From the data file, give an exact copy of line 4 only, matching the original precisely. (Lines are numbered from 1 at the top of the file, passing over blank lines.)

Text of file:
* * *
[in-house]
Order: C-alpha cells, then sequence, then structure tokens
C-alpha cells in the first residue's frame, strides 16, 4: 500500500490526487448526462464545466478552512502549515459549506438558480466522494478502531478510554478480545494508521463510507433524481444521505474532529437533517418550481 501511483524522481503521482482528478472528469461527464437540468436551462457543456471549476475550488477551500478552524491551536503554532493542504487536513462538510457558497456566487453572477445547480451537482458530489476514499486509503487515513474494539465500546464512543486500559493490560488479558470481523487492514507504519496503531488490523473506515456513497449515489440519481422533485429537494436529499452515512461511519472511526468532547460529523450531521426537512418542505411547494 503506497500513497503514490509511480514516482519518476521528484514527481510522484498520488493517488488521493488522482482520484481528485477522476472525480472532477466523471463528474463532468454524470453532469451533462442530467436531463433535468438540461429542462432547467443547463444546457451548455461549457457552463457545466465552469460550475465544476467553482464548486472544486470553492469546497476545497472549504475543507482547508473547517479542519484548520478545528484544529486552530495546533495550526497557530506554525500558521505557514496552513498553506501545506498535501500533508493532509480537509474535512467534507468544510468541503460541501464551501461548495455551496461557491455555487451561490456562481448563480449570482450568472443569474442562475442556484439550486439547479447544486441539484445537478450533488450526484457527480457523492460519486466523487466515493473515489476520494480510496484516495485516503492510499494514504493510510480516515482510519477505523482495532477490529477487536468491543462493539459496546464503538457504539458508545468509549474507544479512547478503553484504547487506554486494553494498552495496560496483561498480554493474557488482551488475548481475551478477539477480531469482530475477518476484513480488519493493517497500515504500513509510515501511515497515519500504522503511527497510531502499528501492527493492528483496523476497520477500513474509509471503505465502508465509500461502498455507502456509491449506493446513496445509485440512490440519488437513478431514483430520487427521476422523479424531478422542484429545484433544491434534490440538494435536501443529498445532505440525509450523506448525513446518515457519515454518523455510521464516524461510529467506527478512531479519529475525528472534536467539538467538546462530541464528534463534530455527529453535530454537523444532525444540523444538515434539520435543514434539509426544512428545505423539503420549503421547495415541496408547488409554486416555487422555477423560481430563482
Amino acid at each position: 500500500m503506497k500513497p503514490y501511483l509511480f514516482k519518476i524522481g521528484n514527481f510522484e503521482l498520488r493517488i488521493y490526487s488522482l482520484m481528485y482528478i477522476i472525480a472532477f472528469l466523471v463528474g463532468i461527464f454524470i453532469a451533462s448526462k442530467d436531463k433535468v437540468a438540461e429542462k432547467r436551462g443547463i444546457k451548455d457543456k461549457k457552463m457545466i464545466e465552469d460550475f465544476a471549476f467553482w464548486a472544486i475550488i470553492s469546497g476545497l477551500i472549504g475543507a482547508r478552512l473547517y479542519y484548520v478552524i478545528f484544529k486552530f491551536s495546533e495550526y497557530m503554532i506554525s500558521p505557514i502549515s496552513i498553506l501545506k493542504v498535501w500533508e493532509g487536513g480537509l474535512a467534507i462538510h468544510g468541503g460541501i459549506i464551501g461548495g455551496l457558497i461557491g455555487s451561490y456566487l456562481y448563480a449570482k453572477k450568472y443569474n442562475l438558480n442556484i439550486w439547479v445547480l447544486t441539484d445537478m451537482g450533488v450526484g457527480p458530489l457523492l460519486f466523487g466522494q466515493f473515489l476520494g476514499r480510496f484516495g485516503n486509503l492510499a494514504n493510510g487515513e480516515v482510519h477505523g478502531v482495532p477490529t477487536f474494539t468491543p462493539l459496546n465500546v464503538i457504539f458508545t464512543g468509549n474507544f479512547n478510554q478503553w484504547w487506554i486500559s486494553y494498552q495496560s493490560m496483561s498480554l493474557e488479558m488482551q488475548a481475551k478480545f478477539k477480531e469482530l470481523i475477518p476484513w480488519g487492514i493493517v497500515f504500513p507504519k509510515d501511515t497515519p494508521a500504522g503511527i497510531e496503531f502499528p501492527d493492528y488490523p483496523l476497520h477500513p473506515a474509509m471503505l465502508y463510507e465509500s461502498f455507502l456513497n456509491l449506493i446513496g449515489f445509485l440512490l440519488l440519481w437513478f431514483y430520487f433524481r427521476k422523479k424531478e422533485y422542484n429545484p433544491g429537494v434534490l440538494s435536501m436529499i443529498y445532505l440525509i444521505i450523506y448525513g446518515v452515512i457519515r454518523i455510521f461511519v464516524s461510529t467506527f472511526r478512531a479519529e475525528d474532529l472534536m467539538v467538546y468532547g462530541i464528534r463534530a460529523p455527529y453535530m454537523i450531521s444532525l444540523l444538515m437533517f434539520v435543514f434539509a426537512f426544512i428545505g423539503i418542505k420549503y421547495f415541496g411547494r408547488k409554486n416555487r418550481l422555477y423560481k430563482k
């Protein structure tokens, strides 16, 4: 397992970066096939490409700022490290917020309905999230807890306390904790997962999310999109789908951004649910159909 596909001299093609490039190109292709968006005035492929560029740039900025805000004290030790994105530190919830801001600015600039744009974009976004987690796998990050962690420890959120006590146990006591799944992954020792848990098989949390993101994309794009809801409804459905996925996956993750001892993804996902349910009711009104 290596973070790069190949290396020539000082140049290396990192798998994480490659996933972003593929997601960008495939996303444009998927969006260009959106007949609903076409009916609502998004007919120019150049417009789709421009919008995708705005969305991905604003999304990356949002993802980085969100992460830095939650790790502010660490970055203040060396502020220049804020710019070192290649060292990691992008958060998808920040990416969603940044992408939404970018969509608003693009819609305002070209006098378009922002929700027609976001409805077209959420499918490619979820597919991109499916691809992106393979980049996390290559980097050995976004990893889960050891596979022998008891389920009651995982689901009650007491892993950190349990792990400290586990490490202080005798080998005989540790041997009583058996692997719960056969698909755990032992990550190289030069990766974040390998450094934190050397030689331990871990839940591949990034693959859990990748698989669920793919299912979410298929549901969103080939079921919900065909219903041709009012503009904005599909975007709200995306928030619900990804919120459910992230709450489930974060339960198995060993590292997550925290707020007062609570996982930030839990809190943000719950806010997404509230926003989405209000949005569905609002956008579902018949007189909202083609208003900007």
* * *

Amino acid at each position: 500500500m503506497k500513497p503514490y501511483l509511480f514516482k519518476i524522481g521528484n514527481f510522484e503521482l498520488r493517488i488521493y490526487s488522482l482520484m481528485y482528478i477522476i472525480a472532477f472528469l466523471v463528474g463532468i461527464f454524470i453532469a451533462s448526462k442530467d436531463k433535468v437540468a438540461e429542462k432547467r436551462g443547463i444546457k451548455d457543456k461549457k457552463m457545466i464545466e465552469d460550475f465544476a471549476f467553482w464548486a472544486i475550488i470553492s469546497g476545497l477551500i472549504g475543507a482547508r478552512l473547517y479542519y484548520v478552524i478545528f484544529k486552530f491551536s495546533e495550526y497557530m503554532i506554525s500558521p505557514i502549515s496552513i498553506l501545506k493542504v498535501w500533508e493532509g487536513g480537509l474535512a467534507i462538510h468544510g468541503g460541501i459549506i464551501g461548495g455551496l457558497i461557491g455555487s451561490y456566487l456562481y448563480a449570482k453572477k450568472y443569474n442562475l438558480n442556484i439550486w439547479v445547480l447544486t441539484d445537478m451537482g450533488v450526484g457527480p458530489l457523492l460519486f466523487g466522494q466515493f473515489l476520494g476514499r480510496f484516495g485516503n486509503l492510499a494514504n493510510g487515513e480516515v482510519h477505523g478502531v482495532p477490529t477487536f474494539t468491543p462493539l459496546n465500546v464503538i457504539f458508545t464512543g468509549n474507544f479512547n478510554q478503553w484504547w487506554i486500559s486494553y494498552q495496560s493490560m496483561s498480554l493474557e488479558m488482551q488475548a481475551k478480545f478477539k477480531e469482530l470481523i475477518p476484513w480488519g487492514i493493517v497500515f504500513p507504519k509510515d501511515t497515519p494508521a500504522g503511527i497510531e496503531f502499528p501492527d493492528y488490523p483496523l476497520h477500513p473506515a474509509m471503505l465502508y463510507e465509500s461502498f455507502l456513497n456509491l449506493i446513496g449515489f445509485l440512490l440519488l440519481w437513478f431514483y430520487f433524481r427521476k422523479k424531478e422533485y422542484n429545484p433544491g429537494v434534490l440538494s435536501m436529499i443529498y445532505l440525509i444521505i450523506y448525513g446518515v452515512i457519515r454518523i455510521f461511519v464516524s461510529t467506527f472511526r478512531a479519529e475525528d474532529l472534536m467539538v467538546y468532547g462530541i464528534r463534530a460529523p455527529y453535530m454537523i450531521s444532525l444540523l444538515m437533517f434539520v435543514f434539509a426537512f426544512i428545505g423539503i418542505k420549503y421547495f415541496g411547494r408547488k409554486n416555487r418550481l422555477y423560481k430563482k